All year, the ship had been trapped, the ice pushing and pinching the hull, the wood howling in protest. Finally, on October 27, 1915, a new wave of pressure rippled across the ice, lifting the ship’s stern and tearing off its rudder and its keel. Freezing water began to rush in.
“She’s going, boys,” came the cry. “It’s time to get off.”
From the moment Ernest Shackleton and his crew aboard the British expedition ship, HMS Endurance had become immobilized 10 months earlier, they had been preparing for this moment. Now, those on board removed their last remaining belongings from the ship and set up camp on the ice. Twenty-five days later, what remained of the wreck convulsed once more, and the Endurance disappeared beneath the ice forever.
Endurance Is Locked in by Ice
Endurance had left South Georgia for Antarctica on December 5, 1914, carrying 27 men (plus one stowaway, who became ship’s steward), 69 dogs, and a tomcat erroneously dubbed Mrs. Chippy. The goal of expedition leader Shackleton, who had twice fallen short—once agonizingly so—of reaching the South Pole, was to establish a base on Antarctica’s Weddell Sea coast.
From there a small party, including himself, would set out on the first crossing of the continent, ultimately arriving at the Ross Sea, south of New Zealand, where another group would be waiting for them, having laid depots of food and fuel along the way.
Two days after leaving South Georgia, Endurance entered the pack ice—the barrier of thick sea ice that stands guard around the Antarctic continent. For several weeks, the ship poked and prodded its way through leads in the ice, gingerly making its way south; but on January 18, a northerly gale pressed the pack hard against the land and pushed the floes tight against each other. Suddenly, there was no way forward, nor any way back. Endurance was beset—in the words of one of the crew, Thomas Orde-Lees, “frozen like an almond in the middle of a chocolate bar.”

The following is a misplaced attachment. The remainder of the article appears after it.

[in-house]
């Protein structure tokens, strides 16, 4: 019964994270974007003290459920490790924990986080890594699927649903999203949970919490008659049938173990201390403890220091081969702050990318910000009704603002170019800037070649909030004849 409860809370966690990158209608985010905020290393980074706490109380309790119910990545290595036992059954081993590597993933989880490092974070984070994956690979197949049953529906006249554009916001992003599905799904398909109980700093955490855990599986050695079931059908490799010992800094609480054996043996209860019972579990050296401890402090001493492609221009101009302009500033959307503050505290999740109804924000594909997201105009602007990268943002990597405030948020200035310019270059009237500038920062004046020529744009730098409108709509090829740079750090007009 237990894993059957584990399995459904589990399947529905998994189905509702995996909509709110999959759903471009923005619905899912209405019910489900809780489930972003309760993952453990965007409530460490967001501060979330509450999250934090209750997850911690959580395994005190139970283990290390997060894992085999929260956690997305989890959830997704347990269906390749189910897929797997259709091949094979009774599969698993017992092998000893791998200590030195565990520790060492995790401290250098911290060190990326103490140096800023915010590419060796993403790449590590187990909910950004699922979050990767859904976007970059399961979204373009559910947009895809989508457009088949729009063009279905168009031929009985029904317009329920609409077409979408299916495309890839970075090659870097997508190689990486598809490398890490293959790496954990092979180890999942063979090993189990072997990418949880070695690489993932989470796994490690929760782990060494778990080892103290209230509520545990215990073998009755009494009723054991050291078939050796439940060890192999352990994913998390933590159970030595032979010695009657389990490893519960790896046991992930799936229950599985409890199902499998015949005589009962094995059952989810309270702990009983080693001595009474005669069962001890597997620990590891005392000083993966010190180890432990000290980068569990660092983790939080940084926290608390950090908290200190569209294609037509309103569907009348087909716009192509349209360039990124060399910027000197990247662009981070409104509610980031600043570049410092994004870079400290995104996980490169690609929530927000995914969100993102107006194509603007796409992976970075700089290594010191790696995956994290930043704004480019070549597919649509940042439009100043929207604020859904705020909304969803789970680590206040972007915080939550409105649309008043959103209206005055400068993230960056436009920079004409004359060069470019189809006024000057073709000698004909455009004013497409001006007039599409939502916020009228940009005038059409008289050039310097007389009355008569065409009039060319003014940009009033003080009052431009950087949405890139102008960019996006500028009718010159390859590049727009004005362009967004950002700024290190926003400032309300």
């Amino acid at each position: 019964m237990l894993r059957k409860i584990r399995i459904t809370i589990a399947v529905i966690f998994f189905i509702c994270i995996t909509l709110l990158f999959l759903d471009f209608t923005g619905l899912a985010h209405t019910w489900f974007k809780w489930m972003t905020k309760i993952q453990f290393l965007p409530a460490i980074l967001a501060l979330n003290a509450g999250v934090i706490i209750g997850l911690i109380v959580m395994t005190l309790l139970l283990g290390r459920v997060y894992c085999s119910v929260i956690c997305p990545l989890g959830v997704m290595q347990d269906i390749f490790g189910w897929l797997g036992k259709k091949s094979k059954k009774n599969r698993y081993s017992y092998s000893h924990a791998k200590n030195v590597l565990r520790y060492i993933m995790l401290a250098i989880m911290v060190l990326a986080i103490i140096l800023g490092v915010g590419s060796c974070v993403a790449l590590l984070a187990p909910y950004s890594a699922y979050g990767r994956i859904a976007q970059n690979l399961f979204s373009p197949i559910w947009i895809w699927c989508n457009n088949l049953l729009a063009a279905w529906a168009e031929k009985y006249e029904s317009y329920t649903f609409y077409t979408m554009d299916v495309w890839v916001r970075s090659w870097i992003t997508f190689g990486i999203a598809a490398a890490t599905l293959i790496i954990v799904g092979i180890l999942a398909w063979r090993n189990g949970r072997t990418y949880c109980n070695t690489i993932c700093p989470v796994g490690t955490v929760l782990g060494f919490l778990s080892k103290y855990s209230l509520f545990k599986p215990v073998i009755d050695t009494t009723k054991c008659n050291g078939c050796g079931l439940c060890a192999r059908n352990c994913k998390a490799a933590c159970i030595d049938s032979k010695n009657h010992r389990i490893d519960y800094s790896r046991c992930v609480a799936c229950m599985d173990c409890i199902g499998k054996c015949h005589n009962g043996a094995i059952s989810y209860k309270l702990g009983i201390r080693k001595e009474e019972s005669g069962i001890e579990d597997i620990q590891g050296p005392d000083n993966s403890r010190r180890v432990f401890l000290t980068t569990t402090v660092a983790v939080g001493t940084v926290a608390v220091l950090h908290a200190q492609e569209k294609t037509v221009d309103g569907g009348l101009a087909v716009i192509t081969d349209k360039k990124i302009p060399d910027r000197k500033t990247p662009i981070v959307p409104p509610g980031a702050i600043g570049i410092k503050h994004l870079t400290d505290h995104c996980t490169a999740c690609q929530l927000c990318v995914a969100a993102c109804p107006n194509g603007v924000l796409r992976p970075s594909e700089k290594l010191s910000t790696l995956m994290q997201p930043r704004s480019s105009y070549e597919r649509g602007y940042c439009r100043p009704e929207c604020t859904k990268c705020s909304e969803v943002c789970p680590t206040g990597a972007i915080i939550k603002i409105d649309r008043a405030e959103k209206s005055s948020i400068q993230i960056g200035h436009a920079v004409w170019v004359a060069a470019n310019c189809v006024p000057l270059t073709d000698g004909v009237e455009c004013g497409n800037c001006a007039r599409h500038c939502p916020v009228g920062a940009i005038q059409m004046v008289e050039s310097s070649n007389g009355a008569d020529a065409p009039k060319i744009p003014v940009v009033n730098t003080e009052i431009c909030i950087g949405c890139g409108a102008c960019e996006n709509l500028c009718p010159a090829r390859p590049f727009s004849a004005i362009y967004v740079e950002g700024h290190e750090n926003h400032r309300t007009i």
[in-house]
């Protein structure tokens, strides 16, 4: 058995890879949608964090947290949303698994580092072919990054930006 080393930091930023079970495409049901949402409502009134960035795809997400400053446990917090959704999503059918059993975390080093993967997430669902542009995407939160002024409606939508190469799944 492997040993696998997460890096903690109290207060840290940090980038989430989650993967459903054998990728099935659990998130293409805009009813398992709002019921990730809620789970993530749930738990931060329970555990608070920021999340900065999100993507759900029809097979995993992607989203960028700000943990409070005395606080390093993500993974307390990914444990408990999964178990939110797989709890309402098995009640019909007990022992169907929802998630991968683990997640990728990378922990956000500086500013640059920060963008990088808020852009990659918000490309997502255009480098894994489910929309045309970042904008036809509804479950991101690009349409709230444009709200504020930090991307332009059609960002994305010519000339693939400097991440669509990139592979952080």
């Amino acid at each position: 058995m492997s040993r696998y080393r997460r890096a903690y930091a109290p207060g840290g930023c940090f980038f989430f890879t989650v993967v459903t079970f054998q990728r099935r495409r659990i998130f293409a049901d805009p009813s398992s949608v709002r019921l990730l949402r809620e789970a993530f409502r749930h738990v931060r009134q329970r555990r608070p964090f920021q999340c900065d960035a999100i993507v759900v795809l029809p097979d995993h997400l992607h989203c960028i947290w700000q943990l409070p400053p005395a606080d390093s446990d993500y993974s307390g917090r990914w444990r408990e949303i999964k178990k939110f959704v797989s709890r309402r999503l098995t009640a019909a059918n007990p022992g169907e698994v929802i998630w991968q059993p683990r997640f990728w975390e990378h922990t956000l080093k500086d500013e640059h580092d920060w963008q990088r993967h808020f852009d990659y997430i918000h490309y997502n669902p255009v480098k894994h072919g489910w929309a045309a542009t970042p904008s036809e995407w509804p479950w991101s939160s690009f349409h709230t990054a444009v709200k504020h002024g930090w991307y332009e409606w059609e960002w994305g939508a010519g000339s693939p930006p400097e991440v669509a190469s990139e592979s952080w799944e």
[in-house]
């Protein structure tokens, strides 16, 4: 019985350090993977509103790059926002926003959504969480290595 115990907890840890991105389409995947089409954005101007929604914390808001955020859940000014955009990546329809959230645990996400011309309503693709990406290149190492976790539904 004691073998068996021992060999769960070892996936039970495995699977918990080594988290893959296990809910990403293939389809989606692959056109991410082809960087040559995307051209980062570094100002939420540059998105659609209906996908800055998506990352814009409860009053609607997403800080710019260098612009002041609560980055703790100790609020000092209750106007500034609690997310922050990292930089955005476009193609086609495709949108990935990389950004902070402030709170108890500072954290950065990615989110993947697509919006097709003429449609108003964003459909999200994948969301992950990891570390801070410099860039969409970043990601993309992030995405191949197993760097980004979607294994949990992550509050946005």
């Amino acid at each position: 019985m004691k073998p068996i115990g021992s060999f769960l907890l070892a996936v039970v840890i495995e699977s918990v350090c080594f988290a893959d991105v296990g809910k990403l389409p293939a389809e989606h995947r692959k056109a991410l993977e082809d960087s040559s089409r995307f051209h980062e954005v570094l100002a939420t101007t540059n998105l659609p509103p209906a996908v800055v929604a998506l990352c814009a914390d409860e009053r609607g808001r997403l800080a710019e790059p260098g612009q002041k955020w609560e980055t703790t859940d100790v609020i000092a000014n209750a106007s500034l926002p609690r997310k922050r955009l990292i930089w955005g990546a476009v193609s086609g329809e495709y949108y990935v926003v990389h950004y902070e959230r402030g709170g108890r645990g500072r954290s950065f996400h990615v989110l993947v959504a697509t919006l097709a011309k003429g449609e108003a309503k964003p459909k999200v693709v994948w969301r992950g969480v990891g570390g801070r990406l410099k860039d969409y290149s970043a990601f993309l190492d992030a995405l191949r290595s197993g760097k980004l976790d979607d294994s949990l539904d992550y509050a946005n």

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They had been within a day’s sailing of their landing place; now the drift of the ice was slowly pushing them farther away with each passing day. There was nothing else to do but to establish a routine and wait out the winter.
Shackleton, wrote Alexander Macklin, one of the ship’s surgeons, “did not rage at all, or show outwardly the slightest sign of disappointment; he told us simply and calmly that we must winter in the Pack; explained its dangers and possibilities; never lost his optimism and prepared for winter.”
In private, however, he revealed greater foreboding, quietly expressing to the ship’s captain, Frank Worsley, one winter’s night that, “The ship can’t live in this, Skipper … It may be a few months, and it may be only a question of weeks, or even days … but what the ice gets, the ice keeps.”
Survival on a an Ice Floe
In the time that passed between abandoning Endurance and watching the ice swallow it up completely, the crew salvaged as many provisions as they could, while sacrificing anything and everything that added weight or would consume valuable resources— including bibles, books, clothing, tools and keepsakes. Some of the younger dogs, too small to pull their weight, were shot, as was, to the chagrin of many, the unfortunate Mrs. Chippy.